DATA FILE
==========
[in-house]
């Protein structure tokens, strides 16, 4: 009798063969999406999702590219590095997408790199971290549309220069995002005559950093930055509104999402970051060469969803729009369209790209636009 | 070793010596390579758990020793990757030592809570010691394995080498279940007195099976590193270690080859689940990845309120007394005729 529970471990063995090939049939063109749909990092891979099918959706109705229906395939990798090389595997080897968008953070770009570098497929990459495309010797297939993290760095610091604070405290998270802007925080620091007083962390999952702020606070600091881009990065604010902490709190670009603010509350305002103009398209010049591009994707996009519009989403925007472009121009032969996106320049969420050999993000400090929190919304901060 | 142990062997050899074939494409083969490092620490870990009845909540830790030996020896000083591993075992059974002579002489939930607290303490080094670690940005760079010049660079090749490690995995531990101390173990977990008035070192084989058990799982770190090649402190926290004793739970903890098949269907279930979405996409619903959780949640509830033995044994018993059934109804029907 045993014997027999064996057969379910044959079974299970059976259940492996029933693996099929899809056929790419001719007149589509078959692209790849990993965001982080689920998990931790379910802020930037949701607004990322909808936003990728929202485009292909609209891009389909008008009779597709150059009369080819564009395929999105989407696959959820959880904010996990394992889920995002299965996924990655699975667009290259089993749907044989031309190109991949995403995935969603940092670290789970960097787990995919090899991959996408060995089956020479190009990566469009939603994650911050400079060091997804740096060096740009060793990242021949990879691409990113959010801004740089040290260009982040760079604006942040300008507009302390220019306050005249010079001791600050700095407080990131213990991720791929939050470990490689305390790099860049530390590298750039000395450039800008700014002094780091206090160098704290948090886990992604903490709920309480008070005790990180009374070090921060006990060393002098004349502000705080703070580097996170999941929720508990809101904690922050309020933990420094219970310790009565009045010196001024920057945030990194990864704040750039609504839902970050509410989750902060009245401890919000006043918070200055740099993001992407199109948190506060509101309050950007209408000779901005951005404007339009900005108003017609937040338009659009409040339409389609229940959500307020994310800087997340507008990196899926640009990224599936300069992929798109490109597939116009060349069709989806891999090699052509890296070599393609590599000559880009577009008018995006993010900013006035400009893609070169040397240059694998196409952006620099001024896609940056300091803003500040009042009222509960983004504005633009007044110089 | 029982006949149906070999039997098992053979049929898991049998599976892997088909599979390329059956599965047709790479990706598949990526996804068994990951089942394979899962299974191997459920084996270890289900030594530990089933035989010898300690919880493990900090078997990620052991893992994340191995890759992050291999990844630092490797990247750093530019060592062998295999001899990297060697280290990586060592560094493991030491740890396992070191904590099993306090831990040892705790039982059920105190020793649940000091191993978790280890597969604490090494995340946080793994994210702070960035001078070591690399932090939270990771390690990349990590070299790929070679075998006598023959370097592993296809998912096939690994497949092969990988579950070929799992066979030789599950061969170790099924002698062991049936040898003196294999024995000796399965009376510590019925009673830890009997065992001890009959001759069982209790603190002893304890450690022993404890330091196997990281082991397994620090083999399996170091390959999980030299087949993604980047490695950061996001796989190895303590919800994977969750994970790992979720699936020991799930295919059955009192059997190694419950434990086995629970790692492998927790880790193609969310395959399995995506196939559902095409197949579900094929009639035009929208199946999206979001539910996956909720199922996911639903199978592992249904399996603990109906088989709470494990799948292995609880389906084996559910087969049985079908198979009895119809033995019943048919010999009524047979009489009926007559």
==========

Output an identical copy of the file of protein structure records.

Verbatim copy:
[in-house]
């Protein structure tokens, strides 16, 4: 009798063969999406999702590219590095997408790199971290549309220069995002005559950093930055509104999402970051060469969803729009369209790209636009 | 070793010596390579758990020793990757030592809570010691394995080498279940007195099976590193270690080859689940990845309120007394005729 529970471990063995090939049939063109749909990092891979099918959706109705229906395939990798090389595997080897968008953070770009570098497929990459495309010797297939993290760095610091604070405290998270802007925080620091007083962390999952702020606070600091881009990065604010902490709190670009603010509350305002103009398209010049591009994707996009519009989403925007472009121009032969996106320049969420050999993000400090929190919304901060 | 142990062997050899074939494409083969490092620490870990009845909540830790030996020896000083591993075992059974002579002489939930607290303490080094670690940005760079010049660079090749490690995995531990101390173990977990008035070192084989058990799982770190090649402190926290004793739970903890098949269907279930979405996409619903959780949640509830033995044994018993059934109804029907 045993014997027999064996057969379910044959079974299970059976259940492996029933693996099929899809056929790419001719007149589509078959692209790849990993965001982080689920998990931790379910802020930037949701607004990322909808936003990728929202485009292909609209891009389909008008009779597709150059009369080819564009395929999105989407696959959820959880904010996990394992889920995002299965996924990655699975667009290259089993749907044989031309190109991949995403995935969603940092670290789970960097787990995919090899991959996408060995089956020479190009990566469009939603994650911050400079060091997804740096060096740009060793990242021949990879691409990113959010801004740089040290260009982040760079604006942040300008507009302390220019306050005249010079001791600050700095407080990131213990991720791929939050470990490689305390790099860049530390590298750039000395450039800008700014002094780091206090160098704290948090886990992604903490709920309480008070005790990180009374070090921060006990060393002098004349502000705080703070580097996170999941929720508990809101904690922050309020933990420094219970310790009565009045010196001024920057945030990194990864704040750039609504839902970050509410989750902060009245401890919000006043918070200055740099993001992407199109948190506060509101309050950007209408000779901005951005404007339009900005108003017609937040338009659009409040339409389609229940959500307020994310800087997340507008990196899926640009990224599936300069992929798109490109597939116009060349069709989806891999090699052509890296070599393609590599000559880009577009008018995006993010900013006035400009893609070169040397240059694998196409952006620099001024896609940056300091803003500040009042009222509960983004504005633009007044110089 | 029982006949149906070999039997098992053979049929898991049998599976892997088909599979390329059956599965047709790479990706598949990526996804068994990951089942394979899962299974191997459920084996270890289900030594530990089933035989010898300690919880493990900090078997990620052991893992994340191995890759992050291999990844630092490797990247750093530019060592062998295999001899990297060697280290990586060592560094493991030491740890396992070191904590099993306090831990040892705790039982059920105190020793649940000091191993978790280890597969604490090494995340946080793994994210702070960035001078070591690399932090939270990771390690990349990590070299790929070679075998006598023959370097592993296809998912096939690994497949092969990988579950070929799992066979030789599950061969170790099924002698062991049936040898003196294999024995000796399965009376510590019925009673830890009997065992001890009959001759069982209790603190002893304890450690022993404890330091196997990281082991397994620090083999399996170091390959999980030299087949993604980047490695950061996001796989190895303590919800994977969750994970790992979720699936020991799930295919059955009192059997190694419950434990086995629970790692492998927790880790193609969310395959399995995506196939559902095409197949579900094929009639035009929208199946999206979001539910996956909720199922996911639903199978592992249904399996603990109906088989709470494990799948292995609880389906084996559910087969049985079908198979009895119809033995019943048919010999009524047979009489009926007559």